From: Jim Thompson
Subject: Re: SPICE and amp stability
References: <3DDBC8B8.16BF2A6D@ieee.org> <3DDD150A.9BBBF272@ieee.org> <3DDE6F35.197BE797@ieee.org>
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Date: Fri, 22 Nov 2002 18:42:02 GMT
NNTP-Posting-Date: Fri, 22 Nov 2002 13:42:02 EST
Organization: Cox Communications
On Fri, 22 Nov 2002 17:53:59 GMT,
In Newsgroup: sci.electronics.design,
Entitled: "Re: SPICE and amp stability",
Wrote the following:
|Jim Thompson, analog, Jim Thompson, analog wrote:
|>>> You lost me there "analog", what are you driving at? Parameterizing
|>>> behavioral gains proportionate to power supplies??
|> One of the tricks I've used is to give OpAmps a sine-squared transfer
|> function, smoothing the derivatives.
|That probably helps both during the initial solution and transient runs.
|Anything that makes the network approach linearity as either the sources
|or time steps are scaled back should help the matrix solver converge on
|a solution. And to that end, I've found that during the initial solution
|any behavioral expression, no matter how wildly nonlinear, can be made to
|converge simply by multiplying it by a special node set up with a source
|such that the node's voltage is normally one volt dc.
|Obviously, multiplying an ill behaved expression by this "unity node" one
|or more times will not change its value during an analysis, but it *does*
|have the happy effect of forcing even the rudest expression to approach
|zero if Pspice panics during the initial solution and starts cutting back
|all independent sources.
|Does your bad boy expression contain constants in the numerator that
|allow it to "stay up" past its time for going to zero like all the other
|well behaved expressions? A judicious application of the unity node to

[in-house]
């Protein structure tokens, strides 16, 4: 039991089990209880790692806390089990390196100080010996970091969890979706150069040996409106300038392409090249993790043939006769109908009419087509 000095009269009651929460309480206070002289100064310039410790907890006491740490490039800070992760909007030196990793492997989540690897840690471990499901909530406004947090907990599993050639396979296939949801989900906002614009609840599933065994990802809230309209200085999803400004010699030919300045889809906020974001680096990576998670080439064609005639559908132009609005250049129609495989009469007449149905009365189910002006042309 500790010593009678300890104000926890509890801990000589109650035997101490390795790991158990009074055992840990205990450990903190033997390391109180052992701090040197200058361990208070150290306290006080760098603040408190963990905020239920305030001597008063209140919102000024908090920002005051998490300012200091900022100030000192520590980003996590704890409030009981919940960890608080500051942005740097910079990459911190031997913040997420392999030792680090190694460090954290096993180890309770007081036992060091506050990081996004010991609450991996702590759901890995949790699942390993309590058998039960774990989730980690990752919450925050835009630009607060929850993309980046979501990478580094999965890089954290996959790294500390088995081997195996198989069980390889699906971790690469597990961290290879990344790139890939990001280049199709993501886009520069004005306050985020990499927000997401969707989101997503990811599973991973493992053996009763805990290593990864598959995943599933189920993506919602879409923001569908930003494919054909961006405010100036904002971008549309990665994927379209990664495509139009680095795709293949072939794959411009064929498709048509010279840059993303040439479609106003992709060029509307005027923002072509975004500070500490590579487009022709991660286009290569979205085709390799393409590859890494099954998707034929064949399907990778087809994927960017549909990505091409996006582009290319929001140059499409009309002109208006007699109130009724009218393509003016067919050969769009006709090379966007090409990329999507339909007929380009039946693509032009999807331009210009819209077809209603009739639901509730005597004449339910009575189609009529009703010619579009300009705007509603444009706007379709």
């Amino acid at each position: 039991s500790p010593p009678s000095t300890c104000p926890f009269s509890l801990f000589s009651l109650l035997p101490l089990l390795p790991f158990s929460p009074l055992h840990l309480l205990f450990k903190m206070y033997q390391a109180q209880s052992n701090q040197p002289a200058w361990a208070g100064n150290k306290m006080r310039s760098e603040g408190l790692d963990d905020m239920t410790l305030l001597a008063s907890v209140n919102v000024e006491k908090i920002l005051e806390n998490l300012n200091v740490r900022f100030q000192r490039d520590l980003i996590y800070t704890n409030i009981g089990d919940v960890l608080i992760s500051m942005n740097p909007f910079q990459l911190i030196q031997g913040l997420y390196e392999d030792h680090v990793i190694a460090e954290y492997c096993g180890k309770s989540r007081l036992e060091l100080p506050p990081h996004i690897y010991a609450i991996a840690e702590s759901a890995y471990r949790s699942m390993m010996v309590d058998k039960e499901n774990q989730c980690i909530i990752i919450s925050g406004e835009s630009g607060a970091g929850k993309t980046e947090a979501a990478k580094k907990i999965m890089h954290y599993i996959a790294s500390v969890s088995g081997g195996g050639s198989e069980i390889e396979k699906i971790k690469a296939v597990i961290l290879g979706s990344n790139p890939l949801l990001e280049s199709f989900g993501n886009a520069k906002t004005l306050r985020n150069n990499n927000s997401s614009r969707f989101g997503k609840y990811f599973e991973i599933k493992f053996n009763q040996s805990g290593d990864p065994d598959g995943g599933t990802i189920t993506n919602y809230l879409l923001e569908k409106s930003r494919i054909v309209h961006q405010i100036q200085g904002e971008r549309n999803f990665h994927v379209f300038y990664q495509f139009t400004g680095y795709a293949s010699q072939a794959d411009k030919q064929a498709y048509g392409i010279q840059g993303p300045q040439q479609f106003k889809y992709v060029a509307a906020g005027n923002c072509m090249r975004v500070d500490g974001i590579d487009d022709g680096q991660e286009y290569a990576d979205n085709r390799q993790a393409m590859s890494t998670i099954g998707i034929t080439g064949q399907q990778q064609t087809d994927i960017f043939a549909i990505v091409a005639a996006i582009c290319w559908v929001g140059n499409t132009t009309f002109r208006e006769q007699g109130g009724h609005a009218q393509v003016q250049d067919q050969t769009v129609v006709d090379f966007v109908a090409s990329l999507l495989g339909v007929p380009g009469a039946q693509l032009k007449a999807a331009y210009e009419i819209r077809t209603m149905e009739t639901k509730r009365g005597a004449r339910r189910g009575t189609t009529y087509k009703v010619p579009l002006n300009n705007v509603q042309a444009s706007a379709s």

|its numerator will make it behave.
|Is one of your temperamental expressions so ill conditioned with an
|overly "fast" denominator that it "blows up" every time its sources are
|"grounded" by Spice's initial solver? Don't let a spoiled expression
|ruin your simulations. Even the fastest denominator can be beaten to
|zero by an ordinary numerator multiplied by the unity node raised to a
|high enough power.
|The lesson here is that, if Pspice has to cut back the sources when
|seeking an initial solution, it will succeed *every time* if all the
|behavioral expressions have numerators that approach zero faster than
|their denominators do. This simple technique is so effective and so
|powerful I often wonder why no simulator vendor has incorporated it
|within their product offering. (By the way, I first developed the
|"unity node" method when I was frustrated with trying to simulate
|switching power supplies in the late 80's.)
|Well, gotta run, so my hopefully helpful hints for taming transient
|troubles will have to wait for another time. -- analog
That's what I thought you were driving at. That's what I meant by
"Parameterizing behavioral gains proportionate to power supplies".
Instead of using a 1V source I had a connection to Vcc, but with a
"/5" in the behavioral expression.
| James E.Thompson, P.E. | mens |
| Analog Innovations, Inc. | et |
| Analog/Mixed-Signal ASIC's and Discrete Systems | manus |
| Phoenix, Arizona Voice:(480)460-2350 | |
| Jim-T@analog_innovations.com Fax:(480)460-2142 | Brass Rat |
| http://www.analog-innovations.com | 1962 |
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